There are statistics hidden behind everything in Galactic Civilizations, and the diplomatic AI does a pretty intelligent job of adding things up to see if they're in its interest. A militaristic empire may not pay much at all for communications advances or even be willing to trade prized technology for building a powerful combat base. AI empires will try to finagle a peace to pause and rearm and may even surrender if threatened with extinction.
One of Galactic Civilizations' more unusual factors is its alignment system. Essentially, good-aligned empires are much friendlier toward others aligned in that direction and tend to be more hostile to evil-aligned empires. AI alignments are set at the beginning of the game, but yours starts out as neutral and is determined by your response to random story events. It can sometimes seem that you'll benefit more often from choosing an evil alternative instead of a good one, but moving in a good or an evil direction can have an impact on how your empire is viewed by the entire galaxy, so choosing short-term rewards isn't always the best strategy.
You'll also have to deal with internal conflicts. Once you advance your government to a republic, or one of the later, more democratic forms, other political parties will compete with yours for control of your empire's senate. You don't kicked out of office if your party loses, but you lose the party bonus (for example, if you play as the Federalist party, you receive a 20 percent economy boost). The game has a numerical approval rating, so it's not terribly hard to tell if things are going well on the domestic front, and to boost approval, you simply need to watch your tax and morale levels.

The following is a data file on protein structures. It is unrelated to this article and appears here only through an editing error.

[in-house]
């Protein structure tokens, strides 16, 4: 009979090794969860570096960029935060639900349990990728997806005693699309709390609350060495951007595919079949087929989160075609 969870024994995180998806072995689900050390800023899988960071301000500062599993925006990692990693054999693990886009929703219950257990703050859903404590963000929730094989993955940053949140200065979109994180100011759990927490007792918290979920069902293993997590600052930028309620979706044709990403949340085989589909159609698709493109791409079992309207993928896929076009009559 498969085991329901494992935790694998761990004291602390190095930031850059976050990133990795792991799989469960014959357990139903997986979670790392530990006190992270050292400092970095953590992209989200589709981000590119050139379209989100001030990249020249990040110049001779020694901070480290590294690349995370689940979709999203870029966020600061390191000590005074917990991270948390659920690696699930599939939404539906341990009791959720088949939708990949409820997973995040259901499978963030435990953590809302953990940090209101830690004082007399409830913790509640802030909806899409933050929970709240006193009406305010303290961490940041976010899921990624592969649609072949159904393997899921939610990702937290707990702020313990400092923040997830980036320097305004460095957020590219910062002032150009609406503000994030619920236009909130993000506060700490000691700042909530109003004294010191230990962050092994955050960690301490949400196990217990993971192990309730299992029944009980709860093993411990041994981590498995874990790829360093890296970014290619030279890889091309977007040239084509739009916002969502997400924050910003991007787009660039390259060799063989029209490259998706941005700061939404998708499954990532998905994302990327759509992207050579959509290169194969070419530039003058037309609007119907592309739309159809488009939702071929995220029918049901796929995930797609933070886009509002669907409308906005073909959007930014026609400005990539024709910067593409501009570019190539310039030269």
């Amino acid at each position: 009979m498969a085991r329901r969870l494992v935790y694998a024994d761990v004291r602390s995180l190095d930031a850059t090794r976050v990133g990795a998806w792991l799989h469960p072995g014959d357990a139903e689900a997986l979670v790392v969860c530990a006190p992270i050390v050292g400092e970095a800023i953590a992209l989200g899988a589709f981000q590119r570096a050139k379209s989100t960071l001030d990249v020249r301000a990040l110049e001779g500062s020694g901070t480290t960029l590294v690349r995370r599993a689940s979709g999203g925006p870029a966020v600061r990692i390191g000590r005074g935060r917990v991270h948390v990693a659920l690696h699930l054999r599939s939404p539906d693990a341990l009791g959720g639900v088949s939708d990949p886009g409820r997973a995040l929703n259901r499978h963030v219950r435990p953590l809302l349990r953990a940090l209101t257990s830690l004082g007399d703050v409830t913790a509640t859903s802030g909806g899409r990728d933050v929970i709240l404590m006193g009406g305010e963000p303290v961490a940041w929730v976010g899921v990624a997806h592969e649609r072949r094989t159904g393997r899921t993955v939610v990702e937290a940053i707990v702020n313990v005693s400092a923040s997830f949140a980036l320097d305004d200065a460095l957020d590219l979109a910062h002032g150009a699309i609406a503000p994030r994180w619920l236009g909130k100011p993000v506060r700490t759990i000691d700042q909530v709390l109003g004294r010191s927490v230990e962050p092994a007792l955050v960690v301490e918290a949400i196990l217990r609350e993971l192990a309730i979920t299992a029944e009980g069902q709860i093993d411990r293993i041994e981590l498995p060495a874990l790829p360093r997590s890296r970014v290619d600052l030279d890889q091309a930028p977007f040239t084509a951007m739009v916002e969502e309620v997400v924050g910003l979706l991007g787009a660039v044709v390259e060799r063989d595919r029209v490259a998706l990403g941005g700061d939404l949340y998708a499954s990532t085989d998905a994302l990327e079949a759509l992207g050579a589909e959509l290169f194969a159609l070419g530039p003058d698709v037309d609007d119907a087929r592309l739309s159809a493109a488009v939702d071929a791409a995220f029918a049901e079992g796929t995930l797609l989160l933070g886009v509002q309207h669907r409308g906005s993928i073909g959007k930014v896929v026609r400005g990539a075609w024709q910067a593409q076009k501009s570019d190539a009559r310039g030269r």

Galactic Civilizations' technology tree is huge, and unless you focus your efforts and trade for technology in other areas, you'll have trouble reaching the most advanced levels. You can also research military advances, and some of the most powerful and interesting of these require cross-sector research in multiple areas, such as studying both advanced weapons and biology. Unfortunately, Galactic Civilizations doesn't provide any clear indication of what sort of research you need to perform in each of these sectors to create improvements like advanced organic armor for you ships. These advanced ships are as powerful as they are expensive, and the interesting part of Galactic Civilizations' military engagements isn't the combat, since battles themselves are resolved quickly, but rather the maneuvering of scouts and warships to detect and destroy incoming threats to your planets and starbases.
The game wouldn't be half as interesting if it were just about fighting over planets. Space is divided up into quadrants, which are owned by the empire with the most nearby influence. Influence is partly a measure of an empire's cultural impressiveness and is helped by building vacation spots on starbases or embassies on planets. It's also partly determined by ownership of starbases and planets in the area. Diplomacy is even a factor, as well-liked empires have more influence than those that are hated. Quadrant ownership can play a role in the legislation enacted by the galactic government all empires are a part of, and it's possible to build such high influence in an area that other planets are swayed by it and defect. The map also has pockets of resources scattered about that grant empire bonuses if they're claimed by building a starbase, and these can become hot targets when war breaks out.
Galactic Civilizations' greatest strength is its simple yet deep gameplay. The 2D visuals are crisp and the cutscenes are well rendered, but the ships don't look like much and don't sound that impressive. The presentation is streamlined, but it can take some clicking around to understand which buttons do what, since the little stylized icons aren't intuitive. But this is a game that's meant to be played over and over, and you'll quickly figure out what's what. Repeat play is encouraged by the "metaverse" Web-based high-score system, which ranks individual players and even clans. If you do decide to play Galactic Civilizations, you'll want to get the patch and the "bonus pack" that were made available on the game's release date, as they add a few more initial galaxy options, a clear percentage score for each victory condition, and the ability to replace the standard sci-fi music with an MP3 playlist. Galactic Civilizations may look simple, but it has a lot to offer.